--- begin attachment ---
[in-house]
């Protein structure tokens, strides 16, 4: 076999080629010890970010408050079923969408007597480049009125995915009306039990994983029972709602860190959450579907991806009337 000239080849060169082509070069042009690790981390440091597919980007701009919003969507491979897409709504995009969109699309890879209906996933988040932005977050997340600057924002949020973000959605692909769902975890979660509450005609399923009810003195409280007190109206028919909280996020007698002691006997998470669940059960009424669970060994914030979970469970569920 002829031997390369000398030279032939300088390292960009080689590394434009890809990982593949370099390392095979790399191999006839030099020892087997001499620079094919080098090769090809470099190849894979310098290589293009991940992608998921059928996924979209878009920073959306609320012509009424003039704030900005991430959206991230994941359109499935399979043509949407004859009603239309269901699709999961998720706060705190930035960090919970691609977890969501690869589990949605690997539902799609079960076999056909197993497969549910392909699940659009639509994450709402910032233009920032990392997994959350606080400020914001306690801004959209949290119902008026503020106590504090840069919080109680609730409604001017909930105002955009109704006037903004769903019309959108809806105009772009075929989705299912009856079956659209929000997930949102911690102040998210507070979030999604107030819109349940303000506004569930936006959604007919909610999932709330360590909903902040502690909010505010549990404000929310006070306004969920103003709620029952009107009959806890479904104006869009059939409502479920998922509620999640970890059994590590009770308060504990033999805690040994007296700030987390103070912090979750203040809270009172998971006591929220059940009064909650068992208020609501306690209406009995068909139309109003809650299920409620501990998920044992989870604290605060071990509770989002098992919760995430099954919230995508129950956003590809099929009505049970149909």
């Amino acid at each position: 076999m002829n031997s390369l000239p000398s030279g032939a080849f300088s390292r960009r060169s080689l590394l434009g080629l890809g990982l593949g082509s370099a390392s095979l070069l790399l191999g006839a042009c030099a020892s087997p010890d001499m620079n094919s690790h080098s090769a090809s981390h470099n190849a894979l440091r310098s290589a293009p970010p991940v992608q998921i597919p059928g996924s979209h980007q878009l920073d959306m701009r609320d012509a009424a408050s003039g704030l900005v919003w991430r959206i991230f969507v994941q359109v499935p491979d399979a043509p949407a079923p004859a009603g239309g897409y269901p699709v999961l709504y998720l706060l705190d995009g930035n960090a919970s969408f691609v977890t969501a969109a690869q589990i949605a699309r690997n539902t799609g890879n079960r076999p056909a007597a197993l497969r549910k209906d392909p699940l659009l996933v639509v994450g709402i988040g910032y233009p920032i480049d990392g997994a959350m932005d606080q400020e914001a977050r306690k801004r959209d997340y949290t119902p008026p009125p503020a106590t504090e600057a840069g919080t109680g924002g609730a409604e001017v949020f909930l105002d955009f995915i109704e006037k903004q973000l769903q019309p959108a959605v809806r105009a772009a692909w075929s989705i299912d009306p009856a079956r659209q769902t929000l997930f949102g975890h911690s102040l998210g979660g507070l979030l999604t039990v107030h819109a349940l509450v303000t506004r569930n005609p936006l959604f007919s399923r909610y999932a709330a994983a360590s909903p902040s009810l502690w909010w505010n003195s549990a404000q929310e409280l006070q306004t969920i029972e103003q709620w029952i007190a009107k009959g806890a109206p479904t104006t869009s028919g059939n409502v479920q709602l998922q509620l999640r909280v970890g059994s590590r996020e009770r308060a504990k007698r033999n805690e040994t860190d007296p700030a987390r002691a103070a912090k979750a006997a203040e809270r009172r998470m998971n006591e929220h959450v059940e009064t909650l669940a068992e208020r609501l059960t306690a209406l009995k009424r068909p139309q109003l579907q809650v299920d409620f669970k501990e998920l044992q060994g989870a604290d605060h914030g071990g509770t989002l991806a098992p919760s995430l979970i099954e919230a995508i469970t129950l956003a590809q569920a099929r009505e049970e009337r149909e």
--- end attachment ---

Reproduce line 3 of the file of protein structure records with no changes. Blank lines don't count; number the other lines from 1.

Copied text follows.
């Amino acid at each position: 076999m002829n031997s390369l000239p000398s030279g032939a080849f300088s390292r960009r060169s080689l590394l434009g080629l890809g990982l593949g082509s370099a390392s095979l070069l790399l191999g006839a042009c030099a020892s087997p010890d001499m620079n094919s690790h080098s090769a090809s981390h470099n190849a894979l440091r310098s290589a293009p970010p991940v992608q998921i597919p059928g996924s979209h980007q878009l920073d959306m701009r609320d012509a009424a408050s003039g704030l900005v919003w991430r959206i991230f969507v994941q359109v499935p491979d399979a043509p949407a079923p004859a009603g239309g897409y269901p699709v999961l709504y998720l706060l705190d995009g930035n960090a919970s969408f691609v977890t969501a969109a690869q589990i949605a699309r690997n539902t799609g890879n079960r076999p056909a007597a197993l497969r549910k209906d392909p699940l659009l996933v639509v994450g709402i988040g910032y233009p920032i480049d990392g997994a959350m932005d606080q400020e914001a977050r306690k801004r959209d997340y949290t119902p008026p009125p503020a106590t504090e600057a840069g919080t109680g924002g609730a409604e001017v949020f909930l105002d955009f995915i109704e006037k903004q973000l769903q019309p959108a959605v809806r105009a772009a692909w075929s989705i299912d009306p009856a079956r659209q769902t929000l997930f949102g975890h911690s102040l998210g979660g507070l979030l999604t039990v107030h819109a349940l509450v303000t506004r569930n005609p936006l959604f007919s399923r909610y999932a709330a994983a360590s909903p902040s009810l502690w909010w505010n003195s549990a404000q929310e409280l006070q306004t969920i029972e103003q709620w029952i007190a009107k009959g806890a109206p479904t104006t869009s028919g059939n409502v479920q709602l998922q509620l999640r909280v970890g059994s590590r996020e009770r308060a504990k007698r033999n805690e040994t860190d007296p700030a987390r002691a103070a912090k979750a006997a203040e809270r009172r998470m998971n006591e929220h959450v059940e009064t909650l669940a068992e208020r609501l059960t306690a209406l009995k009424r068909p139309q109003l579907q809650v299920d409620f669970k501990e998920l044992q060994g989870a604290d605060h914030g071990g509770t989002l991806a098992p919760s995430l979970i099954e919230a995508i469970t129950l956003a590809q569920a099929r009505e049970e009337r149909e």